17. 17. Origin of the New Alienation <ul><li>Production has become fragmented. </li></ul><ul><ul><li>[P]hysical fragmentation of the cycle of production [is] promoted in order to obtain greater efficiency and greater profits . ( §311) </li></ul></ul><ul><li>Work often involves service rather than production. </li></ul><ul><ul><li>Work, above all in the economic systems of the more developed countries, is going through [a] passage from an industrial-type economy to an economy . . . built on services and technological innovation . ( §313) </li></ul></ul><ul><li>Work is unstable and uncertain. </li></ul><ul><ul><li>The transition currently underway signals the move from dependent work with no prescribed time limit, understood as a stable job, to a series of jobs characterized by many kinds of work activities. </li></ul></ul><ul><ul><li>This uncertainty and instability involve not only the labor conditions of workers in more developed countries but affect . . . above all, . . . developing countries and countries with economies in transition . ( §314) </li></ul></ul>
  18. 18. Alienation on Both Sides of the Divide <ul><li>In the Developing World </li></ul><ul><ul><li>In developing countries . . . there has been an expansion in recent years of “informal” and “hidden” economic activities. . . . [T]he significant increase in job opportunities in the context of such activities is owed to the lack of specialization in a large segment of the local work force and to disorderly growth in formal economic sectors. Large numbers of people are thus forced to work under seriously distressing conditions and in situations that lack the rules necessary for safeguarding workers' dignity. ( § 316) </li></ul></ul><ul><li>In the Developed World </li></ul><ul><ul><li>If people are alienated when means and ends are inverted, elements of alienation can also be found in the new contexts of work that is immaterial, light, qualitative more than quantitative . . . “through increased isolation in a maze of relationships marked by destructive competitiveness and estrangement .” ( § 280) </li></ul></ul>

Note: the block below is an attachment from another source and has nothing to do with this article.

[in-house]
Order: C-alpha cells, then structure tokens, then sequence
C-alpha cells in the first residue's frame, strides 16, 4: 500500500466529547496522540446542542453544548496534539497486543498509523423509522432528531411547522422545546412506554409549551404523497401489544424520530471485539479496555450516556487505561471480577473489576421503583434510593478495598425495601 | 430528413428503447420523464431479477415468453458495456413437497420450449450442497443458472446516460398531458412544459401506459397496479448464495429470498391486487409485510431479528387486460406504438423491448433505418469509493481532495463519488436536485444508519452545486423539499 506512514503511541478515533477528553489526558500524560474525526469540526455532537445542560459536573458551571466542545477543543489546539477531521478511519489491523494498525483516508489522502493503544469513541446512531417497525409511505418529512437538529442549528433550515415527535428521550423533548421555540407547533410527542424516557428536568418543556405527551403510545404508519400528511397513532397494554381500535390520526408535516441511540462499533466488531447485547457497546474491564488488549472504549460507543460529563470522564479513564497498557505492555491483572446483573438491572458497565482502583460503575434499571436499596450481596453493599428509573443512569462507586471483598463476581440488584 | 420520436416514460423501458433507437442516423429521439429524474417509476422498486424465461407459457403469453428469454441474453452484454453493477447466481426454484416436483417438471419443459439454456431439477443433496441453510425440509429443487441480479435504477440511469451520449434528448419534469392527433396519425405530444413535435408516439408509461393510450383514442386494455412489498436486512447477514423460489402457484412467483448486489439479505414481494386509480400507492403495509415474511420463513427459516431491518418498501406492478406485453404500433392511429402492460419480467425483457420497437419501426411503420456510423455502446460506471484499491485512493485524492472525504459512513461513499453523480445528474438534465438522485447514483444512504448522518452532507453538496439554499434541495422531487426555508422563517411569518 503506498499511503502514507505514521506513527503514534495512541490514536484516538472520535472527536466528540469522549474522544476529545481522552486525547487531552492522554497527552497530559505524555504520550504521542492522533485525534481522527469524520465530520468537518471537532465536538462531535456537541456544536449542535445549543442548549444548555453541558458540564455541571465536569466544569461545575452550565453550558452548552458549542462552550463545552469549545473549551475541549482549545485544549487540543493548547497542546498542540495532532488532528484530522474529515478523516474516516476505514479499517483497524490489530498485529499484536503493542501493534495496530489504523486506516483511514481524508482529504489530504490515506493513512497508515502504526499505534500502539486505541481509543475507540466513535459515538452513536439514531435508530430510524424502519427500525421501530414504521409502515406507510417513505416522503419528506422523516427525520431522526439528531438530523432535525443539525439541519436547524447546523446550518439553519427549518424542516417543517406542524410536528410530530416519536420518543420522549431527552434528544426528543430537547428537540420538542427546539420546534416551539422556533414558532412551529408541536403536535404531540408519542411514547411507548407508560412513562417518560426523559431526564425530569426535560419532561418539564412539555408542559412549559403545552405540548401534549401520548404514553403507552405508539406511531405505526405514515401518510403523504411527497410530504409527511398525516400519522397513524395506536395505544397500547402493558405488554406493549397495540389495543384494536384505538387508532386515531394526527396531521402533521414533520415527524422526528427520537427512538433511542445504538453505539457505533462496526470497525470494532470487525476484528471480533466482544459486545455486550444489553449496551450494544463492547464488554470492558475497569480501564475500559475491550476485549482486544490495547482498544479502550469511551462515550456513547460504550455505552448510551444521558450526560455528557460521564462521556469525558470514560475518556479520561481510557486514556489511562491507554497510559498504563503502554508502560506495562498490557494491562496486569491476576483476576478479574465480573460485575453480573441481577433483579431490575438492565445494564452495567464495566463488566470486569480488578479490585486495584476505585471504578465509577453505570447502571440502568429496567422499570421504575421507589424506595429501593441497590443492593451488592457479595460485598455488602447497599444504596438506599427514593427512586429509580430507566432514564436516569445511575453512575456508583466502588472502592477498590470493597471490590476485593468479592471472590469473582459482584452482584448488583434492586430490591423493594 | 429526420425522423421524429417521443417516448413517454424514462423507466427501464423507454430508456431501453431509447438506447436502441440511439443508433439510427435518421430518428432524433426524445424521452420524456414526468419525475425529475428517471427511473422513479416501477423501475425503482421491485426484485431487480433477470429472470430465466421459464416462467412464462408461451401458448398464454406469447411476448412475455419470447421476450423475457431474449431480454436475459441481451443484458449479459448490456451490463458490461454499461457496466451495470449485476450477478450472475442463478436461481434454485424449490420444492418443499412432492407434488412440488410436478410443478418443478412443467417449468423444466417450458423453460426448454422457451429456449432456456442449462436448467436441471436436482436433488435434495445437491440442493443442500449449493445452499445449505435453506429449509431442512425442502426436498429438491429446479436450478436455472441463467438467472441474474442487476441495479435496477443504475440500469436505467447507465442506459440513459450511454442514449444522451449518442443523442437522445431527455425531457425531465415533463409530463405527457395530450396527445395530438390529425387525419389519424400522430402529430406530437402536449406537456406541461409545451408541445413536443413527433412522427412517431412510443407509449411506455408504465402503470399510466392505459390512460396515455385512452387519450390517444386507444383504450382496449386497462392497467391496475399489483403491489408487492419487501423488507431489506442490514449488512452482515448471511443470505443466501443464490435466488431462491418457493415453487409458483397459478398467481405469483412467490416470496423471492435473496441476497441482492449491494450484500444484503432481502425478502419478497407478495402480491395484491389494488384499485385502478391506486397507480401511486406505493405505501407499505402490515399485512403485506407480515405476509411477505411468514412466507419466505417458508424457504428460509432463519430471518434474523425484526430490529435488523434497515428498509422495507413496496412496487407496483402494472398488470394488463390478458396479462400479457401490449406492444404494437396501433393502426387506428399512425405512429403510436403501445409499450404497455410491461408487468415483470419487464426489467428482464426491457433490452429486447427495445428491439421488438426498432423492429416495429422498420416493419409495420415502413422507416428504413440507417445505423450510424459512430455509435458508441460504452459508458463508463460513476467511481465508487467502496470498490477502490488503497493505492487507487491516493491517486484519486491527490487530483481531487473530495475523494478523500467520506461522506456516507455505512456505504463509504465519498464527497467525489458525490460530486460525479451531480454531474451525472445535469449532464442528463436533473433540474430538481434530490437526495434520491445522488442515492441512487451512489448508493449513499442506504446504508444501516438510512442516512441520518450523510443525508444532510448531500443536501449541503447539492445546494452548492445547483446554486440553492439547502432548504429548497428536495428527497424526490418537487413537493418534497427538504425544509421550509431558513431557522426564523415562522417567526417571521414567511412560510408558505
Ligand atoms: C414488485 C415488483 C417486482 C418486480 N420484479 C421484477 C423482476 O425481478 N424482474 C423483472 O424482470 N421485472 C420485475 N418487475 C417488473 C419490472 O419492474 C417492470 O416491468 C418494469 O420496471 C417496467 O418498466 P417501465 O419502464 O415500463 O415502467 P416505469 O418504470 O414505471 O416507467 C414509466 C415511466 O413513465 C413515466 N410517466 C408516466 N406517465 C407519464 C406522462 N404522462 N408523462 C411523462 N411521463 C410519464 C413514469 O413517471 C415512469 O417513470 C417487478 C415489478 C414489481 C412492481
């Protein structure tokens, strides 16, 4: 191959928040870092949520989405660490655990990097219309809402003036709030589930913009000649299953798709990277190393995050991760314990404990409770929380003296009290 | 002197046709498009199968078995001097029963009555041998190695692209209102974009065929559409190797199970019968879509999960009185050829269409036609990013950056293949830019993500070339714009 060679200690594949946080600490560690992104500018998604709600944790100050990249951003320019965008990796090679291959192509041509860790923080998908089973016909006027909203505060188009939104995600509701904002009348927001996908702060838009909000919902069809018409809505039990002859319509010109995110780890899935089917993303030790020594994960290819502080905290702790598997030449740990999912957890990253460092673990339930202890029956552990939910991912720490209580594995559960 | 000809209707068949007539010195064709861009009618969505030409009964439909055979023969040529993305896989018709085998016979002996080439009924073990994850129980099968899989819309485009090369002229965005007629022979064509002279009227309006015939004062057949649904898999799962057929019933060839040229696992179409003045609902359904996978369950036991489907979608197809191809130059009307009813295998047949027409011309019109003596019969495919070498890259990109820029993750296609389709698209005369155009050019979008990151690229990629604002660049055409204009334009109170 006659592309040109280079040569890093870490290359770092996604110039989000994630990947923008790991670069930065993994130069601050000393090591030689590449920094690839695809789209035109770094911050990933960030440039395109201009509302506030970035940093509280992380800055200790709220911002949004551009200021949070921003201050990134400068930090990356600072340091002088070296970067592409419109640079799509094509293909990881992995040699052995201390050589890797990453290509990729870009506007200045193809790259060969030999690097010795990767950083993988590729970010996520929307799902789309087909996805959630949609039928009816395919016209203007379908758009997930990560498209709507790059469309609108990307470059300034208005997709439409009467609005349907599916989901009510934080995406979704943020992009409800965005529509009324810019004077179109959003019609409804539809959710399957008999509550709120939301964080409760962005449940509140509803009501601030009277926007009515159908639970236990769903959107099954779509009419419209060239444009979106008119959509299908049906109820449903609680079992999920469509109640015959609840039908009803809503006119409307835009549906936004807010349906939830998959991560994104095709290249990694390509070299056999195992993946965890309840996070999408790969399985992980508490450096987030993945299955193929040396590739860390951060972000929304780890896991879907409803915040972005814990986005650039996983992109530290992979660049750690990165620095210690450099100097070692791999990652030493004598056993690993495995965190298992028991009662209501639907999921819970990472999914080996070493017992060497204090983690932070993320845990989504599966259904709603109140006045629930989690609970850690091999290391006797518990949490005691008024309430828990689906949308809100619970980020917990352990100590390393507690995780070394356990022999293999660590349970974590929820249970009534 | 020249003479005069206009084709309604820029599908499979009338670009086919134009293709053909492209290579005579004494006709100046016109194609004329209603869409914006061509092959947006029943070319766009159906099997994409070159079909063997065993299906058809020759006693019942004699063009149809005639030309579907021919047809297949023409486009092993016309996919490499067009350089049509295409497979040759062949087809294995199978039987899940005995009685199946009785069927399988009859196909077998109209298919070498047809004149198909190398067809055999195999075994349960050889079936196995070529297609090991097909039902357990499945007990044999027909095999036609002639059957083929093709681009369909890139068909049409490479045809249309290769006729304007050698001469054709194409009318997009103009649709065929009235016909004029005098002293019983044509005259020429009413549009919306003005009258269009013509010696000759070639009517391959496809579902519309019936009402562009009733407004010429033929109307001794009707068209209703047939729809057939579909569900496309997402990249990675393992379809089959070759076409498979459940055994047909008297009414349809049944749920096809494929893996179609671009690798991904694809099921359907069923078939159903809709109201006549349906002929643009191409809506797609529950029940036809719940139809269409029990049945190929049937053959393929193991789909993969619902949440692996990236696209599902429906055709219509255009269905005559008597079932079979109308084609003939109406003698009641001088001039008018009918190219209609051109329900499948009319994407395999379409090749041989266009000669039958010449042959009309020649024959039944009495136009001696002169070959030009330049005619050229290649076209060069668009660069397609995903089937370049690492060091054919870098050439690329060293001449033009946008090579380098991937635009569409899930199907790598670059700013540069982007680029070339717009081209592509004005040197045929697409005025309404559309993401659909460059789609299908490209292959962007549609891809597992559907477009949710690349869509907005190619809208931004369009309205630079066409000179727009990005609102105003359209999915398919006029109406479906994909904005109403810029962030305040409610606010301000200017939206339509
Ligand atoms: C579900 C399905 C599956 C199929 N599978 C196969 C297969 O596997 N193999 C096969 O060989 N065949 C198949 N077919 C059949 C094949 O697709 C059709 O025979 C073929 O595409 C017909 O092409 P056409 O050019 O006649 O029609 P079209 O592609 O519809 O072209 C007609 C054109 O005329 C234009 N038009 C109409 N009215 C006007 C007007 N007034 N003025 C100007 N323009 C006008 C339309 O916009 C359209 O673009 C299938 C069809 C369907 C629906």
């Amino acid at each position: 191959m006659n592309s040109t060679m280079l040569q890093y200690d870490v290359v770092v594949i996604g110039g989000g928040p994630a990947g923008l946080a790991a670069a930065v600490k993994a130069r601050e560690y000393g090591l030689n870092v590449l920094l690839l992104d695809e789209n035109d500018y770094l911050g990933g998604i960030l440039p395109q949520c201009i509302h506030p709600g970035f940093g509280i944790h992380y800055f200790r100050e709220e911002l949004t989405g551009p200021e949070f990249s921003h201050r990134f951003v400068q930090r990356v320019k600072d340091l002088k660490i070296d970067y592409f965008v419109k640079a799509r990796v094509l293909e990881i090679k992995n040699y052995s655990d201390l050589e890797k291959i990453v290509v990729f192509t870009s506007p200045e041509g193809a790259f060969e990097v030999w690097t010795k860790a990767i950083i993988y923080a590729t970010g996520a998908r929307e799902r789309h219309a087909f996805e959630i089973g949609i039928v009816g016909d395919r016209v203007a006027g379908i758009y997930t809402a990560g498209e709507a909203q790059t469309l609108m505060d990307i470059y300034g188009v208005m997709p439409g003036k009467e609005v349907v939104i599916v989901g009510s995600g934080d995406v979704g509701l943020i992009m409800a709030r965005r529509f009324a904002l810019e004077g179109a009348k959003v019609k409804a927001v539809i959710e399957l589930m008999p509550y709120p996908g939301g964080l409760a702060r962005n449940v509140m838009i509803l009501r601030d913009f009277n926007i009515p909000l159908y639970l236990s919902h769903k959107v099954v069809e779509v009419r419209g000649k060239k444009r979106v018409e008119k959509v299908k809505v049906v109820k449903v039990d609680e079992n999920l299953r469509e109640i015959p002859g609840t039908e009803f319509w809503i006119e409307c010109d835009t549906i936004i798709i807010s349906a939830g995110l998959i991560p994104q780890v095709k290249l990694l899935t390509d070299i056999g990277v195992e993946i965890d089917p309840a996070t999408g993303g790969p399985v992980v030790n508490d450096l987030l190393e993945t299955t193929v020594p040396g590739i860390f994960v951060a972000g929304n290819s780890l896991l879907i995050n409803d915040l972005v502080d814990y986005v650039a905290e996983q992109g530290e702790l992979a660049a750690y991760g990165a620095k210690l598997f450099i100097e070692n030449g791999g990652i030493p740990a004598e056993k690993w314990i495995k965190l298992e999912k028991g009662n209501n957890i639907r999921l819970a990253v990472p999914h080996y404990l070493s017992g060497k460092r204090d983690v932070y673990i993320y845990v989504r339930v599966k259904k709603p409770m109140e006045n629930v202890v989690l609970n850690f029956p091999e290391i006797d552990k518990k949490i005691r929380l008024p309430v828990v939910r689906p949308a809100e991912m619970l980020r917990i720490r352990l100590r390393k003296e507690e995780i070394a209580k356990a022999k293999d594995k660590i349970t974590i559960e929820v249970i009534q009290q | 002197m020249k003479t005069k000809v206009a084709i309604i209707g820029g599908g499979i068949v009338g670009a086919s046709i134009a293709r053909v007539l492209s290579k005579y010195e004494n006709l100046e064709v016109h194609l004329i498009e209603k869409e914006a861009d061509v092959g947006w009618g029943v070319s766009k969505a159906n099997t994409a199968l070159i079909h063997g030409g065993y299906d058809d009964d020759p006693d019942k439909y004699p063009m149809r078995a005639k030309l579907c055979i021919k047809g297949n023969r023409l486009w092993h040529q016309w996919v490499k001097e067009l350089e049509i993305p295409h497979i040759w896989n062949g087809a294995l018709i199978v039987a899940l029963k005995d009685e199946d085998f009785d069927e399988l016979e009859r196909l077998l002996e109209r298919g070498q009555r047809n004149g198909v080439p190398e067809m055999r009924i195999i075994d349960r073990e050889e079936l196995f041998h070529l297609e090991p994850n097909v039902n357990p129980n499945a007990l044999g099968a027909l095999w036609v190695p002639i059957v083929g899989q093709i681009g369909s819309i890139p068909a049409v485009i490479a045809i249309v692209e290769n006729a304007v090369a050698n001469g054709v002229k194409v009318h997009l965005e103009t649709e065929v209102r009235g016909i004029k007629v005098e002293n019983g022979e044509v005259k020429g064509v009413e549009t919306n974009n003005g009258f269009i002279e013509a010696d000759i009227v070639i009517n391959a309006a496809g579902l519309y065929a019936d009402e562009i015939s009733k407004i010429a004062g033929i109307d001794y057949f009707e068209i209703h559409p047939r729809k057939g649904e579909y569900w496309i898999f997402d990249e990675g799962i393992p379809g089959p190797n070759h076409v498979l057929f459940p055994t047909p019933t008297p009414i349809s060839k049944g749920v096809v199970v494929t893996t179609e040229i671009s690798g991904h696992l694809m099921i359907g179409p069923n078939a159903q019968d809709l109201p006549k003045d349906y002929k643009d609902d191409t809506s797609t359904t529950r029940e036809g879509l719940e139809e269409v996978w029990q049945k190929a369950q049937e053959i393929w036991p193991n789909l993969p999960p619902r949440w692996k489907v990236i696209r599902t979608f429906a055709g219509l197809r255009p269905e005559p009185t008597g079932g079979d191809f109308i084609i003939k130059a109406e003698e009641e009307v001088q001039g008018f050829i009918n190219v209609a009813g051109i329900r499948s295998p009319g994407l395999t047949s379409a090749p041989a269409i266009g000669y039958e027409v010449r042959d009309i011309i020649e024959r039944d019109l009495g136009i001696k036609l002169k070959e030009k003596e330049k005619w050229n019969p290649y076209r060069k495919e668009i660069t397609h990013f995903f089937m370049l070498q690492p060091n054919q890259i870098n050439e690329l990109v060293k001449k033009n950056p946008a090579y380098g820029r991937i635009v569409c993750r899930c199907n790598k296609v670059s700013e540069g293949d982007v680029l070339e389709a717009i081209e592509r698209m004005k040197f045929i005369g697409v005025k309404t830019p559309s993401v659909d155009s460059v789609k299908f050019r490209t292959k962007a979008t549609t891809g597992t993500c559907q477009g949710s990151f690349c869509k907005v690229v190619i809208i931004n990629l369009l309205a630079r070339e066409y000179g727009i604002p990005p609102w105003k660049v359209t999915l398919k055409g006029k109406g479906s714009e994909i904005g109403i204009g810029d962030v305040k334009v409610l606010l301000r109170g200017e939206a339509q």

19. 19. How Do We Solve the Problem? <ul><li>Reassert Dignity of the Person </li></ul><ul><ul><li>Given these impressive “new things” in the world of work, the Church's social doctrine recommends first of all to avoid the error of insisting that the current changes take place in a deterministic manner. The decisive factor and “referee” of this complex phase of change is once more the human person, who must remain the true protagonist of his work . He can and must take on in a creative and responsible fashion the present innovations and re-organizations, so that they lead to the growth of the person, the family, society and the entire human family. (§317) </li></ul></ul><ul><li>Build Solidarity Among People </li></ul><ul><ul><li>[N]ew forms of solidarity must be envisioned and brought about, taking into account the interdependence that unites workers among themselves. (§319) </li></ul></ul>
  20. 20. Globalization: Challenge and Opportunity Technology may be the instrumental cause of globalization, but the universality of the human family is its ultimate cause. The negative aspects of the globalization of work must not damage the possibility opening up for all people: that of giving expression to a humanism of work on a planetary scale, to solidarity in the world of work on this same level, so that working in similar contexts, spread throughout the world and interconnected , people will understand ever better their one, shared vocation . (§322)
  21. 21. One Shared Vocation?
  22. 22. Inspired by and based in part on Centesimus Annus: On the Hundredth Anniversary of Rerum Novarum The work of Dr. Robert DeFina Economics Department Villanova University